‐¢ A cyber-war over WikiLeaks appears to be escalating. Supporters of the site are reportedly taking revenge against the Swiss bank that froze Assange’s assets, and are now targetting PayPal.

12.07pm: WikiLeaks just tweeted this:

Today’s actions against our editor-in-chief Julian Assange won’t affect our operations: we will release more cables tonight as normal”

11.54am: WikiLeaks claims the arrest is an attack on media freedom, but it is worth pointing out that one of the claimants making the sexual assault allegations has strongly denied that the charges are trumped up, saying: “The charges against Assange are of course not orchestrated by the Pentagon.”

It should also be pointed out of course that Assange strenuously denies the sex assault charges.

The New York Times reports on how the US have been going after Assange over the separate issue of the leaked cables.

Justice department prosecutors have been struggling to find a way to indict Assange since July, when WikiLeaks made public documents on the war in Afghanistan. But while it is clearly illegal for a government official with a security clearance to give a classified document to WikiLeaks, it is far from clear that it is illegal for the organisation to make it public.

The Justice department has considered trying to indict Assange under the Espionage Act, which has never been successfully used to prosecute a third-party recipient of a leak. Some lawmakers have suggested accusing WikiLeaks of receiving stolen government property, but experts said Monday that would also pose difficulties.

11.40am: Internet guru Clay Shirky has an interesting post on WikiLeaks and how America’s pursuit of the site opens it up to the charge of hypocrisy:

The leaders of Myanmar and Belarus, or Thailand and Russia, can now rightly say to us: “You went after WikiLeaks’ domain name, their hosting provider, and even denied your citizens the ability to register protest through donations, all without a warrant and all targeting overseas entities, simply because you decided you don’t like the site. If that’s the way governments get to behave, we can live with that.”

In this context comments by Hillary Clinton (below) in a Foreign Policy article earlier this year are coming back to haunt her:

On their own, new technologies do not take sides in the struggle for freedom and progress. But the United States does. We stand for a single internet where all of humanity has equal access to knowledge and ideas. And we recognise that the world’s information infrastructure will become what we and others make of it.

This challenge may be new, but our responsibility to help ensure the free exchange of ideas goes back to the birth of our republic. The words of the first amendment to the constitution [guaranteeing freedom of speech] are carved in 50 tons of Tennessee marble on the front of this building. And every generation of Americans has worked to protect the values etched in that stone.

11.28am: WikiLeaks spokesman Kristinn Hrafnsson said the arrest would not derail the release of the cables. “This will not change our operation,” he told the Associated Press news agency.

ITV’s Kier Simmons tweets that Assange will appear at 2pm, citing a court source.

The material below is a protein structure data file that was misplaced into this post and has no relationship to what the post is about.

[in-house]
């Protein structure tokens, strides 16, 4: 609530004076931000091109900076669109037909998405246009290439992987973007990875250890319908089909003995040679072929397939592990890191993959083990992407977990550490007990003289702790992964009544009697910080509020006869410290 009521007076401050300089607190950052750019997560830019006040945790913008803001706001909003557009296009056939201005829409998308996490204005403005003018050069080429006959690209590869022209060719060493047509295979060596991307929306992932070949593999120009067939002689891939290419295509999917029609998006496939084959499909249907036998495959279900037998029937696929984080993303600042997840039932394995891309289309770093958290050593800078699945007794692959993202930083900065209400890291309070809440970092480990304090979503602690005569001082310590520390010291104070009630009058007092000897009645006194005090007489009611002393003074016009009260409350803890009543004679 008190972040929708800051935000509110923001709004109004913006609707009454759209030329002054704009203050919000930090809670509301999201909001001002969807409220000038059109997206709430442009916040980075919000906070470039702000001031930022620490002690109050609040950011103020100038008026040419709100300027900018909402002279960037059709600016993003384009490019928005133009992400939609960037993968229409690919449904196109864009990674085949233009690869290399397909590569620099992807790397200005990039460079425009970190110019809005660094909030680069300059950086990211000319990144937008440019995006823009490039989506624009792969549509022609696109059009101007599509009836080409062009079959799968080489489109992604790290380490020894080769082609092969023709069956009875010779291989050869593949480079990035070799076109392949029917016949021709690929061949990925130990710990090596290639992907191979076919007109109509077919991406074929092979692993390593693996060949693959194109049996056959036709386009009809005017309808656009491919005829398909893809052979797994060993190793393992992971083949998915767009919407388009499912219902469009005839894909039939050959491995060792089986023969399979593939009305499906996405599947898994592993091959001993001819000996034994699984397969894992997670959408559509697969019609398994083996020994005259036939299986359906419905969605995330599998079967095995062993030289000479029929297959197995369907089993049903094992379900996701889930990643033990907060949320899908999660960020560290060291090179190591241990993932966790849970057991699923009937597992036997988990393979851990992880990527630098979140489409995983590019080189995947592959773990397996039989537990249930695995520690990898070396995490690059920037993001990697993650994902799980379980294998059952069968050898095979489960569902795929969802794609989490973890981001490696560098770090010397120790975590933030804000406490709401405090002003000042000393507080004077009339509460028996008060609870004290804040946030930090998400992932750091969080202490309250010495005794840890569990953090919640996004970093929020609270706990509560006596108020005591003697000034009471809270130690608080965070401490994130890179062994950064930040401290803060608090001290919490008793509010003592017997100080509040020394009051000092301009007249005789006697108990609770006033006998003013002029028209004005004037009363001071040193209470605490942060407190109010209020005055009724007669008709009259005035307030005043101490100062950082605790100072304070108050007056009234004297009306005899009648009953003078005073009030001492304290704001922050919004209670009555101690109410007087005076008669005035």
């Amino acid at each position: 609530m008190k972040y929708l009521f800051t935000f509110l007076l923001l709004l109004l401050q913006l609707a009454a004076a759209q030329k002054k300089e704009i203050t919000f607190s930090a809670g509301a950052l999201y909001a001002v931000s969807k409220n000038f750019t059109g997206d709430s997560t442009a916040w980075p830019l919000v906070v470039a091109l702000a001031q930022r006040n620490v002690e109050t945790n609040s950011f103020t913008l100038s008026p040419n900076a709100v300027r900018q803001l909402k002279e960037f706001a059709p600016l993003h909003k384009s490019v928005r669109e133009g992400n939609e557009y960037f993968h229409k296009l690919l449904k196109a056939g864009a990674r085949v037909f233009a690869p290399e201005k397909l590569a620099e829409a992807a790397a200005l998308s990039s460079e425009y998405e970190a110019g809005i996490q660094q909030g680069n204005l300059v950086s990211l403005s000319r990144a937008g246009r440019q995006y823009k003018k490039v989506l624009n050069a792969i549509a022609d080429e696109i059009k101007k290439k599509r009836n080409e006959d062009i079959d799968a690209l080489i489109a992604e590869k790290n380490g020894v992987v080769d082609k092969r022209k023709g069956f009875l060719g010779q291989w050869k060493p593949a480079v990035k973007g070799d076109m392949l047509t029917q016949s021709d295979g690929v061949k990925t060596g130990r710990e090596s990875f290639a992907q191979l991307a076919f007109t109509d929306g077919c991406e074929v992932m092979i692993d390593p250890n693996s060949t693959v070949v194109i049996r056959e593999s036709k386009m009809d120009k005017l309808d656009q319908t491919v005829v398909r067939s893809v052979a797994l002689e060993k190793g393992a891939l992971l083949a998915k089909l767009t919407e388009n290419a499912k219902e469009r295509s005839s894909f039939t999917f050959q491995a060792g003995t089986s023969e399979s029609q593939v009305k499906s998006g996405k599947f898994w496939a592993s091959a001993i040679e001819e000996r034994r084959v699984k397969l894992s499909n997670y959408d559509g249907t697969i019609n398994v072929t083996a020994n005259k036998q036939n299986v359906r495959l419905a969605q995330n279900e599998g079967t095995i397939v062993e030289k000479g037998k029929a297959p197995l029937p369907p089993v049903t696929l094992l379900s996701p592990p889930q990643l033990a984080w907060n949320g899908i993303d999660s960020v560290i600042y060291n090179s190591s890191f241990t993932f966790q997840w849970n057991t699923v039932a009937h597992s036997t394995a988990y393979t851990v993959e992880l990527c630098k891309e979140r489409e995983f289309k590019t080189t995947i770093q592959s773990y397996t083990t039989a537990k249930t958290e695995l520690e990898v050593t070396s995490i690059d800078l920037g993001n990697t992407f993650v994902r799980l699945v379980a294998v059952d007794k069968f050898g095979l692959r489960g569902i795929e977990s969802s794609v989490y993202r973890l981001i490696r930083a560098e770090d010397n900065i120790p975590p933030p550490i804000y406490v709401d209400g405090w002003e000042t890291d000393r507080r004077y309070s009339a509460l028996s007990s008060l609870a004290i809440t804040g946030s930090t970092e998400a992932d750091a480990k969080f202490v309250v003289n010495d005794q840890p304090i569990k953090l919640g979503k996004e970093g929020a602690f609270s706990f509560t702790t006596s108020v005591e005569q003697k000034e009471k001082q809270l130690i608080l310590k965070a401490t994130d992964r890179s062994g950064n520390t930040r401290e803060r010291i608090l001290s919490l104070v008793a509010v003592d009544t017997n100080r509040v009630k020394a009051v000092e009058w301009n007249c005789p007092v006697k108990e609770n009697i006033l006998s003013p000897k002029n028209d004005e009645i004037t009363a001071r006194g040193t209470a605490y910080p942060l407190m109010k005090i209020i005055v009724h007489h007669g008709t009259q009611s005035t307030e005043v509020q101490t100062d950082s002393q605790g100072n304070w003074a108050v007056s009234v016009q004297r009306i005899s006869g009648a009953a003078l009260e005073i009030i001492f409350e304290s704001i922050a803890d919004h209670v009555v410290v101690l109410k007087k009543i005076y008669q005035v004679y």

The Guardian has two reporters at the court. Caroline Davies is inside and Sam Jones is waiting outside in the cold.

Court staff confirmed to Sam that Assange probably won’t appear before 2pm.

Caroline texted me this on the scene outside:

Scrum of up to 30 photographers outside Horseferry Road magistrates court. A van arrived with blacked-out windows about 10 minutes ago, but no one could see if it was Assange.

11.19am: The BBC tweets:

WikiLeaks spokesman says Julian Assange’s arrest is an attack on media freedom but won’t stop group.

Assange’s article in the Australian will be published in full at 1pm our time, an hour later than we said earlier.

11.06am: The Australian has issued a sneak preview of Assange’s op-ed piece due later today:

Mr Assange begins by saying: “In 1958, a young Rupert Murdoch, then owner and editor of Adelaide’s the News, wrote: ‘In the race between secrecy and truth, it seems inevitable that truth will always win.’”

It goes on to say a few more things about freedom of speech; the “dark days” of corrupt government in Queensland (where Assange was raised); the Fitzgerald inquiry; and it says much about his upbringing in a country town, “where people spoke their minds bluntly”.

It says that Australian politicians are chanting a “provably false chorus” with the US State Department of “You’ll risk lives! You’ll endanger troops!” by releasing information, and “then they say there is nothing of importance in what Wikileaks publishes. It can’t be both.”

11.02am: More details are emerging about Assange’s meeting with the police. He was accompanied by both his British lawyers, Mark Stephens and Jennifer Robinson. The plans for the meeting continued to “chop and change” to prevent the event becoming a media circus, according to sources.

Assange will release a video statement later today. WikiLeaks had threatened to issue an encryption code that would release all of the remaining cables, if Assange was arrested.

But our sources say there are no current plans to do that.

10.53am: Here’s that video with comments from Assange’s lawyers.

10.45am: A spokesman for City of Westminster magistrates court said Assange must appear before 12.30pm, unless a judge gives special permission for a later hearing.

We do not know what is happening at the moment. We have not been told. 12.30pm is the cut-off time.

If they cannot produce him before then, we will have to wait for a decision from the judge, whether he or she gives permission.